How long have/did you work in the videogames industry ?
Part-time for 4 years.
Which companies did you work with? Any titles we'd know ?
How long did you work with Novagen ?
Approximately from 1985 - 1989.
What exactly was your role ?
Started in the packaging department (which was one of the small offices!) where the role was to put inlays in the disk/tape boxes and box up the games to be sent to the distributors. Also making coffee for Bruce (very important!!). Eventually moved to object designer for Damocles.
What's your favourite anecdote of this time ?
The first day's pay was for a copy of the 8-bit Atari version of Encounter, my favourite game of the time! The job was packing up 1000 Targ Survival Kits. Also, as everyone there were heavy smokers you could not help but notice the tar/nicotine stains on the ceiling which were literally dripping down the walls. Needless to say the office was re-decorated quite regularly!
Are you still in contact with any other Novageners ?
Nick Bacchus and Ian Thompson-Yates.
What's your all-time favourite computer or console ?
Tricky one this! It's a close one between the Atari 800XL and the Atari ST. Let's just say I sold the 800XL in 1989, but I still have two ST's!!
However, I also own:
ZX81, ZX Spectrum, ZX Spectrum +2, Commodore C64, Commodore Amiga, Atari 7800, Atari Jaguar, Megadrive, NES, SNES, Atari Lynx, Saturn, PS1, PS2 and 4 PC's!!
What's your all-time favourite game?
In those days it was Encounter. Nowadays I like any type of strategy game, especially those of the Age of Empires type genre. Not that I get much chance to play anymore :(
Is there a particular developer (code, gfx, whatever) whom you consider as a genius / pioneer / extra-talented ?
Anyone programmer of the time I considered a genius looking back. No RAM, no/minimal hard disk, no decent graphics cards, no processor speeds...
I was always intrigued with Jeff Minter and had the honour of meeting him once at one of the computer shows in London. I was dead impressed with the way he had airbrushed the case of his Atari ST with some sort of space scene. He was playing with Tripatron at the time.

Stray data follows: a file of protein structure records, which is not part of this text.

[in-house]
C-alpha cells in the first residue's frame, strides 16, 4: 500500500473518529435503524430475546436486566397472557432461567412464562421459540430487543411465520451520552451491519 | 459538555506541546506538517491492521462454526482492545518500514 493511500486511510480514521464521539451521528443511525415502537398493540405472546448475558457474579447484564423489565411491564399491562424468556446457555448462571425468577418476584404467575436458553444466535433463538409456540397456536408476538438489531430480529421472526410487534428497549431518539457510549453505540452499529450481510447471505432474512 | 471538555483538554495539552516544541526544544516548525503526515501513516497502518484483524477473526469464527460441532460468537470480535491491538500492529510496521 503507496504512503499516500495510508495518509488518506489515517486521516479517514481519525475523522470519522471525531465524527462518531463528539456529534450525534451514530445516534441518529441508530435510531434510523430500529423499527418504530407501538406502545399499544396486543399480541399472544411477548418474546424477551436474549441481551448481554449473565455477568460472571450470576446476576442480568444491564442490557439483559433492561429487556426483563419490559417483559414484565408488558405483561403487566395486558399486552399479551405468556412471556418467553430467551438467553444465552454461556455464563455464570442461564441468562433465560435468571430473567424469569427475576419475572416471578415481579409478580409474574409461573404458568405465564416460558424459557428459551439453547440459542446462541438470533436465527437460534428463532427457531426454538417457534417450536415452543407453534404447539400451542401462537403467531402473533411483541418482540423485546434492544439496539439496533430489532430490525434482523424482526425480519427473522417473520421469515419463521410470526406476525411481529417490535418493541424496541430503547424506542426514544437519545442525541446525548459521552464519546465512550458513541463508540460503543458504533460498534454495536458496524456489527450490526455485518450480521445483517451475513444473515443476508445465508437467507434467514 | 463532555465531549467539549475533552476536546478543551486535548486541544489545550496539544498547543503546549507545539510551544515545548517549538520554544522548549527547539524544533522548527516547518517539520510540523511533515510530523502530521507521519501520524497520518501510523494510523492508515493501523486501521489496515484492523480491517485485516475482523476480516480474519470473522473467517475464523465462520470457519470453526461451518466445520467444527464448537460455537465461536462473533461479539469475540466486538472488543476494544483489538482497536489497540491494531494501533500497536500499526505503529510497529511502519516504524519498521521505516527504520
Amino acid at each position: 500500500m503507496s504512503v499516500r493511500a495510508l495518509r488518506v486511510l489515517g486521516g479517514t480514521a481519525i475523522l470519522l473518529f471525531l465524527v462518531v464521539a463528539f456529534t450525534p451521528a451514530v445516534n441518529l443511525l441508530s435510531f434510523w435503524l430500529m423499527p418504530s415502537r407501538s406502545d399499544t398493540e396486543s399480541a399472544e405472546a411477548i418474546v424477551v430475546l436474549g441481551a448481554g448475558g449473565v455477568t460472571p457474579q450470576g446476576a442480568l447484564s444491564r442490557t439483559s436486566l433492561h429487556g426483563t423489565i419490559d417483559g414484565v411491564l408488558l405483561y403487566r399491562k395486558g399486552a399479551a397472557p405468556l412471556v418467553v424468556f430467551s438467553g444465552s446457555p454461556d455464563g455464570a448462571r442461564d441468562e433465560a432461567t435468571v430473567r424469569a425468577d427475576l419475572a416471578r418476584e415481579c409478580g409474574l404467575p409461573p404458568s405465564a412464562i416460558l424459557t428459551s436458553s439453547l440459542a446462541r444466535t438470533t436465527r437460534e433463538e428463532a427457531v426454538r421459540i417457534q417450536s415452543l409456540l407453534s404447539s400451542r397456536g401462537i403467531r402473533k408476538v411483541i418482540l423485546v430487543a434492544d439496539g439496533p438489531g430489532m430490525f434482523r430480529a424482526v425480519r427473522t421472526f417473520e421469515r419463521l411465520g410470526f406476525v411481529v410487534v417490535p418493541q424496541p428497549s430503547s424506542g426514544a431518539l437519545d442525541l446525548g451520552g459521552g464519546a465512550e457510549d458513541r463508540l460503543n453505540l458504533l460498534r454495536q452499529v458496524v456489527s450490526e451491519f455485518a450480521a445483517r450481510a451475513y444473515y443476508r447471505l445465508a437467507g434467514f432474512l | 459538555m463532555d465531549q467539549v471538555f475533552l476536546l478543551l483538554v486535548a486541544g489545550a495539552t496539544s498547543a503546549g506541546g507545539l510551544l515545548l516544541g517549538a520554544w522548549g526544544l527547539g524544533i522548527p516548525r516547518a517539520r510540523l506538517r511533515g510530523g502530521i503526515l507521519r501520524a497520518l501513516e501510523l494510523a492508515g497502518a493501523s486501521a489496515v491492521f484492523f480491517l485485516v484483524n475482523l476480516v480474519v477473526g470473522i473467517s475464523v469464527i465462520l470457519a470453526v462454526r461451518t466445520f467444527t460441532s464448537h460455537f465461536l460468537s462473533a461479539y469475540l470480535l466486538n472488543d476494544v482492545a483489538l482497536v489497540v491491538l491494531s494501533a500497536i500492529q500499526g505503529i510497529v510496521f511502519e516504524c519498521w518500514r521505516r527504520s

How do you feel about people considering the '80s as the videogaming golden age, and the associated hero-worship of some of the people that were part of this ?
The 80's were definitely it. You can hardly find an original game idea now. Graphics now take over from gameplay which is why I probably prefer the strategy genre (or I'm getting too old for the faster paced games). I do really miss the gaming experience of that period. It's a shame they look so tame compared to today's creations. And it's really only us 30-somethings who feel like this! Today's gaming audience just want to put a disc in and go. They do not appreciate any of the time and effort that goes into making the games, or how seriously limited in comparison the old kit was. It's no wonder there was a great deal of (deserved) hero worship at the time.
The controversial question - about emulation! Have you noticed the number of emulators on the net ? Have you heard about MDDClone the PC version of Mercenary made by a fan ? Does it bother you if such a clone is freely distributed ? What do you think when you see some of the other games you may have worked on freely available on the net ?
I love emulation! When I discovered MAME (Multiple Arcade Machine Emulator) I thought I was in heaven! It's just a shame that the big boys always try and put a stop to it as they must think there is still a market for the old stuff. But I will not pay £40 for say, the 'Atari collection' to play on the PlayStation as I see that as a rip off. Even if you enjoy the retro scene, you don't tend to play a retro game for hours on end. It's not that big a market as it's is only the 30-somethings that are really interested and they probably by now have families, jobs, etc - very time consuming activities. I have had a play with MDDClone - great piece of work! Emulation is great (if it's not for profit) as it keeps these great gems alive without taking up too much space! We need to think of it as a museum. I don't see much point in emulating modern consoles as these tend to have bespoke hardware so the games probably wouldn't work on even the most modern of today's personal computers. But the consoles are still readily available so I think that type of emulation is wrong.
Have you visited The Mercenary Site? If so, any feedback ?
Yes! I couldn't believe there are people out there still interested in this small piece of history - keep up the great work!
What are you up to these days? What keeps you up at night ?
Currently I am the senior programmer for a software development team that's part of Birmingham City Council, where I have been since graduating 10 years ago! I specialise in Visual FoxPro and SQL Server. What keeps me up at night? My partner Jackie as she fidgets a lot! We have recently taken up hill walking so most weekends/times off are spent in Wales which has wonderful scenery. I am also writing software for my GPS as we tend to get lost too often...!
6th March 2003
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